In this situation, the doctor has said essentially the same thing 3 times, but each time using a different response for each recipient. Firstly, when talking to the patient, the doctor doesn’t use any medical terminology, and uses calming and minimising language to comfort the patient. This is a classic type of discourse we are familiar with from medical TV dramas, the ‘good bed-side manner’.

To the nurse, the doctor has a different tone, more commanding and even condescending. It’s a barked command, finished with the term ‘stat!’ - a commonly used medial slang word (actually from the Latin word ‘statum’ meaning immediately, that’s your linguistic analysis!). This is interesting, because it’s not a term you’d hear used in other professional places like a busy kitchen. It shows there is a specific discourse for the setting (a hospital) and for different people in the setting. The ‘10cc of sodium pentothal’ is a commonly used anaesthetic: the same ‘something to help with the pain’ but now with a (trademarked) pharmacological name and dose.

Finally, to the surgeon the same prescription is described by the doctor as an abbreviation (GA for General Anaesthetic). Between senior health professionals, abbreviations might be used more often, in this case actually hiding the specific drug given, perhaps on the basis that the surgeon doesn’t need to know. It could also imply that since only that basic first step has been made, there has been little assessment or intervention so far, telling to an experienced ear what stage of the proceedings they are walking in on. The use of the term ‘we’ might imply the doctor and surgeon are on the same level, as part of the team, a term not used when addressing the nurse.

Even in this small example, there are a lot of different aspects of discourse to unpack. It is very contextually dependent, none of the phrases or manners are likely to be adopted by the doctor in the supermarket or at home. This shows how the identity and performativity of the doctor is connected to their job (and shaped by it, and contextual norms). It also shows differences in discourse between different actors, and power dynamics which are expressed and created through discursive norms.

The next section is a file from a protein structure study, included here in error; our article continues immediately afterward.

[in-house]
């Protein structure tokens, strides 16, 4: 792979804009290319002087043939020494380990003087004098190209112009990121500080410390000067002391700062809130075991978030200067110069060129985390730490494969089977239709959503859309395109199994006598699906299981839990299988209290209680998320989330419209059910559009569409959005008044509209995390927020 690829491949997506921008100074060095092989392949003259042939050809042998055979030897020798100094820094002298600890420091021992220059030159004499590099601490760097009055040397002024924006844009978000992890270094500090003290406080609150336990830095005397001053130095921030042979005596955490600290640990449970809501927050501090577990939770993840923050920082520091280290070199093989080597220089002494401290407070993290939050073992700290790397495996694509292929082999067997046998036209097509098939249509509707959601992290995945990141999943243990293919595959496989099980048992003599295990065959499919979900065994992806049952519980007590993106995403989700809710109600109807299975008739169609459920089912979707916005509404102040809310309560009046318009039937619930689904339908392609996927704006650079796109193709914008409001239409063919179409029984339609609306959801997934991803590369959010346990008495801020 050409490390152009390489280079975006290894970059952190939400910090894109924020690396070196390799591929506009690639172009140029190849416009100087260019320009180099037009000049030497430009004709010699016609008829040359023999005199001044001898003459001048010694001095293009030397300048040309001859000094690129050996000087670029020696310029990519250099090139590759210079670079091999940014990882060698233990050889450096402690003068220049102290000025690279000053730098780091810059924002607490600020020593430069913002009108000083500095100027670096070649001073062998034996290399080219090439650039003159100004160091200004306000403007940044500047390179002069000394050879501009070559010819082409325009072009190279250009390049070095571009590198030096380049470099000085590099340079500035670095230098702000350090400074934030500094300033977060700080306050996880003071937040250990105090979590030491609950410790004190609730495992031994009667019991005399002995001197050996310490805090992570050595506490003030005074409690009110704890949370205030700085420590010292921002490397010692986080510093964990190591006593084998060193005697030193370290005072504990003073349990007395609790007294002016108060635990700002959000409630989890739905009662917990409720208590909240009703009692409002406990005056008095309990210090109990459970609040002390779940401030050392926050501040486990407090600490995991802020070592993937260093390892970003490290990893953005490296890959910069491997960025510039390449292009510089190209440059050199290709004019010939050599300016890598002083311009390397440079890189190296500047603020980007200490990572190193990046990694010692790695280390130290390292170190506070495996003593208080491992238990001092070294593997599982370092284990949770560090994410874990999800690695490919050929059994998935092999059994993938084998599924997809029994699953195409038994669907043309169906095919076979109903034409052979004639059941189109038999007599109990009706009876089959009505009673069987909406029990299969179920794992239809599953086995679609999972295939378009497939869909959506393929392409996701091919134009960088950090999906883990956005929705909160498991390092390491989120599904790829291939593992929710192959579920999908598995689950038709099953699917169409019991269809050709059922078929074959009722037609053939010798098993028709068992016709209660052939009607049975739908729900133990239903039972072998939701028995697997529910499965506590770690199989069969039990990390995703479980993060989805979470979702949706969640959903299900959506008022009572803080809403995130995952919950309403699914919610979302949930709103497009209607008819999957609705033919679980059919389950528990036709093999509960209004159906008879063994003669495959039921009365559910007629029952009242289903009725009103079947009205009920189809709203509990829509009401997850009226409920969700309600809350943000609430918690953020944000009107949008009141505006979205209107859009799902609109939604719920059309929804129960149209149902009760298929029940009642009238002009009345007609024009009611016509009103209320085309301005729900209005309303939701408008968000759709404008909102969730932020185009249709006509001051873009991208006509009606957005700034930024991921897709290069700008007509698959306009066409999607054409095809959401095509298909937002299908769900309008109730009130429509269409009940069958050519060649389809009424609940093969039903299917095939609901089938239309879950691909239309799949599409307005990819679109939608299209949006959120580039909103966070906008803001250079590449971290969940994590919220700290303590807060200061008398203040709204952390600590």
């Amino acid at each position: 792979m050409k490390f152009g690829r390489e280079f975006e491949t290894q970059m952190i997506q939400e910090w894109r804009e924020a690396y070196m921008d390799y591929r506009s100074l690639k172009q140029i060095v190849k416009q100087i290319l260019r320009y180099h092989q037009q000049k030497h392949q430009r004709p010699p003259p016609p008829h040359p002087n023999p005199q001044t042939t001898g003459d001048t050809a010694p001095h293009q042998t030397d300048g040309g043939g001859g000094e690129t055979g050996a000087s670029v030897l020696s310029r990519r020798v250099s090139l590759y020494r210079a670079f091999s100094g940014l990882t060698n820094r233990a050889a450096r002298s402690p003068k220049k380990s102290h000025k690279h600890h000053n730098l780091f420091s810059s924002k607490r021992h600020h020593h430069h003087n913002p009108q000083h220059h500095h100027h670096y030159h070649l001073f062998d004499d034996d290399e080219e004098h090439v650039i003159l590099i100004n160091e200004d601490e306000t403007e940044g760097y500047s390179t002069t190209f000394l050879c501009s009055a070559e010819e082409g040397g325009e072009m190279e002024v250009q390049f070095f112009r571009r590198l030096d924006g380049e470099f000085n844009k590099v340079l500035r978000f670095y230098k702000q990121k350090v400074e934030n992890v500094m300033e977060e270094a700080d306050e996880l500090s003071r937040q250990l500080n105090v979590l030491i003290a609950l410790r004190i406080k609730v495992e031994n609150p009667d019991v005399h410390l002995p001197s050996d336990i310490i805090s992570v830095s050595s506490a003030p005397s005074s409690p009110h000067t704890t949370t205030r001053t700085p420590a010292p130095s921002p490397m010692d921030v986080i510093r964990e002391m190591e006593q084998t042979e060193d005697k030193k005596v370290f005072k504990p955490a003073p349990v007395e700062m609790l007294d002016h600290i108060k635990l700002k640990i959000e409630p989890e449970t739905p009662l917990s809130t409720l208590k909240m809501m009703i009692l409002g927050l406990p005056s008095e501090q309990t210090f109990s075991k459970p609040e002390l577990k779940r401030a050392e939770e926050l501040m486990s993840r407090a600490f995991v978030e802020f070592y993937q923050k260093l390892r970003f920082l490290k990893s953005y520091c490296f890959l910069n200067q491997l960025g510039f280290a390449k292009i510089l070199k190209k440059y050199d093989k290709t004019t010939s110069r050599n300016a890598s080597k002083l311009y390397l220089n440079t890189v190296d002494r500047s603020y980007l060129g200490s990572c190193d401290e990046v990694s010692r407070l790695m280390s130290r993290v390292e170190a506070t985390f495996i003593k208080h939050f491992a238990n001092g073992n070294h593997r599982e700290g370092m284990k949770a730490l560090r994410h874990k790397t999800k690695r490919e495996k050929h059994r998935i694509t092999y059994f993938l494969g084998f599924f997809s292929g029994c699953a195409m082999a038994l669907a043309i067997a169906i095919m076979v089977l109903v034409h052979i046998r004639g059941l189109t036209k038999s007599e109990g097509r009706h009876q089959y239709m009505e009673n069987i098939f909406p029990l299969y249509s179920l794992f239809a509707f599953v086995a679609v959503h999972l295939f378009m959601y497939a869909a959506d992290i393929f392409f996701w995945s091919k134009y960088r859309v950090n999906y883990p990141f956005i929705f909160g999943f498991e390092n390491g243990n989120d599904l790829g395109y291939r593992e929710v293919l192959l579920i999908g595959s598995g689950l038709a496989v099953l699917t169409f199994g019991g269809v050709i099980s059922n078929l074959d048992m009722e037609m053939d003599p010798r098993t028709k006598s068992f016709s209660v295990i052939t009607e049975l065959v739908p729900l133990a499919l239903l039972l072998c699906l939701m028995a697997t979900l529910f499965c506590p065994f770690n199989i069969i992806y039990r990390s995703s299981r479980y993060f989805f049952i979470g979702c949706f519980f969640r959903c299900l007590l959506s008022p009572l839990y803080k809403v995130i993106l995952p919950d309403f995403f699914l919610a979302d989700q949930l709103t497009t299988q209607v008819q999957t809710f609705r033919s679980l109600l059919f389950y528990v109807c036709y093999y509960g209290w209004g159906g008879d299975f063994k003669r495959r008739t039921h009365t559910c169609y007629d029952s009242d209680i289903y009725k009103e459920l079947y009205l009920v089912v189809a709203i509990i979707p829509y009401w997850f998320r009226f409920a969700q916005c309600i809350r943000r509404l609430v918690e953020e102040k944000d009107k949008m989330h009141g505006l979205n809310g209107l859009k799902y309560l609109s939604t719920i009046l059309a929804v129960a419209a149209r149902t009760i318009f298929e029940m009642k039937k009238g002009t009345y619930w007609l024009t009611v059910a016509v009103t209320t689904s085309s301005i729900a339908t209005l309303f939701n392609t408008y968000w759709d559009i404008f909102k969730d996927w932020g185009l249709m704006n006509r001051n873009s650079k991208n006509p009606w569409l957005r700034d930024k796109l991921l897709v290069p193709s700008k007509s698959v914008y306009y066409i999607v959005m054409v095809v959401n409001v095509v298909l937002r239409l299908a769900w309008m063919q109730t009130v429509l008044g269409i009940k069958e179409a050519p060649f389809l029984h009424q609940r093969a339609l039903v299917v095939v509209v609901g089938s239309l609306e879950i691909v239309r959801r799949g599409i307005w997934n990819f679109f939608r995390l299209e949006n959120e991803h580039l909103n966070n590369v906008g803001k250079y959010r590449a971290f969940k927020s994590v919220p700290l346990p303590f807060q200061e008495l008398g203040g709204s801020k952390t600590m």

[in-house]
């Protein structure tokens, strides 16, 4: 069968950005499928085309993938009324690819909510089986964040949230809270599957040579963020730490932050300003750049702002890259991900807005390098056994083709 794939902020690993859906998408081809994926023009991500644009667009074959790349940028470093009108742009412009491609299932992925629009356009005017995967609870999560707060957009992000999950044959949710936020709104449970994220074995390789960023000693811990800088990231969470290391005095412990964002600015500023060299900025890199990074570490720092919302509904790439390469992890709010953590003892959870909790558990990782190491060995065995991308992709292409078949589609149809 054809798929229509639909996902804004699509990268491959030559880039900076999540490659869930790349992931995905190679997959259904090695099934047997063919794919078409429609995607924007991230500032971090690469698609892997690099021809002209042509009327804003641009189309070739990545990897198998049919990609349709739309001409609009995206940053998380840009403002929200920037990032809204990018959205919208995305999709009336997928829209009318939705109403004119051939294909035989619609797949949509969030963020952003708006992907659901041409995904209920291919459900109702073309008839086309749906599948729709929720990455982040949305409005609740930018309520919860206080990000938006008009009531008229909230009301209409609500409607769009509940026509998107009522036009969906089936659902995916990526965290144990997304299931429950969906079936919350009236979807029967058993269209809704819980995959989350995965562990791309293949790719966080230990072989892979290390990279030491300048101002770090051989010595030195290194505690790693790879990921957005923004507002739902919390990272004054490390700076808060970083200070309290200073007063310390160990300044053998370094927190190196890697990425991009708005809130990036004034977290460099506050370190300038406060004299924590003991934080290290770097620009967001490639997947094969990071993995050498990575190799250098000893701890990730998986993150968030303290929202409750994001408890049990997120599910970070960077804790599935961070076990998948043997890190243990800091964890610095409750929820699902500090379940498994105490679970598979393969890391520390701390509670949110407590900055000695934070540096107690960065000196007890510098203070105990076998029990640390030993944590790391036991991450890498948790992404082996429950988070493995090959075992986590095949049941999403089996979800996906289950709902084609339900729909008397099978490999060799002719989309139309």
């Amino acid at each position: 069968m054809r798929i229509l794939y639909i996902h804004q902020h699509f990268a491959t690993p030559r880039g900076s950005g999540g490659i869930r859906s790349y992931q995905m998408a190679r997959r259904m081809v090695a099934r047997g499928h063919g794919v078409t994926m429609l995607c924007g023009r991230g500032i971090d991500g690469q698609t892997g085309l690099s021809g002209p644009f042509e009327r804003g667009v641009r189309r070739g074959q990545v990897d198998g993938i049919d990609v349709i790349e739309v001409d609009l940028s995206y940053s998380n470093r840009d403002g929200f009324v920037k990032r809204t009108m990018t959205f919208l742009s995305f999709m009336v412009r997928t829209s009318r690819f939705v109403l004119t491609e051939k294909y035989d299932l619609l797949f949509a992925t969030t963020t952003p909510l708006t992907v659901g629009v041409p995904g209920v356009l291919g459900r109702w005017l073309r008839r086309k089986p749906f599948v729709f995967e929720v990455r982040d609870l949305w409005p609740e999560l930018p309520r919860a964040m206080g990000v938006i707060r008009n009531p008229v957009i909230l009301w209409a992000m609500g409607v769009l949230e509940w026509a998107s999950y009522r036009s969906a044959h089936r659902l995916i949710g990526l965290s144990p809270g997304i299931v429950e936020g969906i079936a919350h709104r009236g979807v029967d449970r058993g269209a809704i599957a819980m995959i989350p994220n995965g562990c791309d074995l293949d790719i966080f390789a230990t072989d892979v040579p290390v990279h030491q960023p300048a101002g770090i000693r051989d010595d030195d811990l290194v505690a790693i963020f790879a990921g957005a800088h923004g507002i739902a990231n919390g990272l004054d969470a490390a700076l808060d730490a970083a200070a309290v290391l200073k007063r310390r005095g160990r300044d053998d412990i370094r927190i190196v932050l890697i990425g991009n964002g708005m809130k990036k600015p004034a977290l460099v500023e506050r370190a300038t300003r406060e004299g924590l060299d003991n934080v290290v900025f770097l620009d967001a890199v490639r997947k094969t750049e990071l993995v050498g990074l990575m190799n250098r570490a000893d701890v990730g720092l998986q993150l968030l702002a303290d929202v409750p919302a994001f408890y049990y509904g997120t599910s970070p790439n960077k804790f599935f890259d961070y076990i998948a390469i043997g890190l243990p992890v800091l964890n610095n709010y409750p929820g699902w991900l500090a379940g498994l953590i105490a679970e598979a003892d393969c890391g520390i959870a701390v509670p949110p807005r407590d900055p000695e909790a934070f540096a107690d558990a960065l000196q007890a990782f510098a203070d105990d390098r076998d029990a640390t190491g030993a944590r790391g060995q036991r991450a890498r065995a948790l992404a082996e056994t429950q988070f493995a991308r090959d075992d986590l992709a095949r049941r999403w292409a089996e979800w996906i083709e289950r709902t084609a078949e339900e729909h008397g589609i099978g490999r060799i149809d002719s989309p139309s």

At a very basic level, we could probably do an interesting study on TV shows and the use of the term ‘stat!’. We could look at how often the term was used, how often it was used by doctors to nurses (often) and by nurses to doctors (rarely). This would probably be more like a basic linguistic analysis, possibly even quantitative. It’s one of the few occasions that a keyword search in a qualitative corpus can be useful – because you are looking at the use of a single, non-replaceable word. If someone says ‘now please’ or ‘as soon as you can’ it has a very different meaning and power dynamic, so we are not interested in synonyms here. However, we probably still want to trawl through the whole text to look at different phrases that are used, and why ‘stat!’ was not the command in all situations. This would be close to the ‘formal linguistic’ approach listed above.

But a more detailed, critical and contextual examination of the discourse might show that nurses struggle with out-moded power dynamics in hospitals (eg Fealy and McNamara 2007, Turner et al 2007). Both of these papers are described as ‘critical’ discourse analysis. However, this term is used in many different ways.

Critical discourse analysis is probably the most often cited, but often used in the most literal sense – that it looks at discourse critically, and takes a comparative and critical analytic stance. It’s another term like ‘grounded theory’ that is used as a catch-all for many different nuanced approaches. But there is another ‘level’ of critical discourse analysis, influenced by Foucault (1972, 1980) and others, that goes beyond reasons for use and local context, to examine how thought processes in society influenced by the control of language and meanings.

Critical discourse analysis (hardcore mode)

“What we commonly accept as objective or obviously true is only so because of negotiated agreement among people” – Gee (2011)

Language and discourse are not absolute. Gee (2011) notes at least three different ways that the positionality of discourse can be shown to be constructed and non-universal: meanings and reality can change over time, between cultures, and finally with ‘discursive construction’ – due to power dynamics in setting language that controls how we understand concepts. Gee uses the term ‘deconstruction’ in the Derridian sense of the word, advocating for the critical examining and dismantling of unquestioned assumptions about what words mean and where they come from.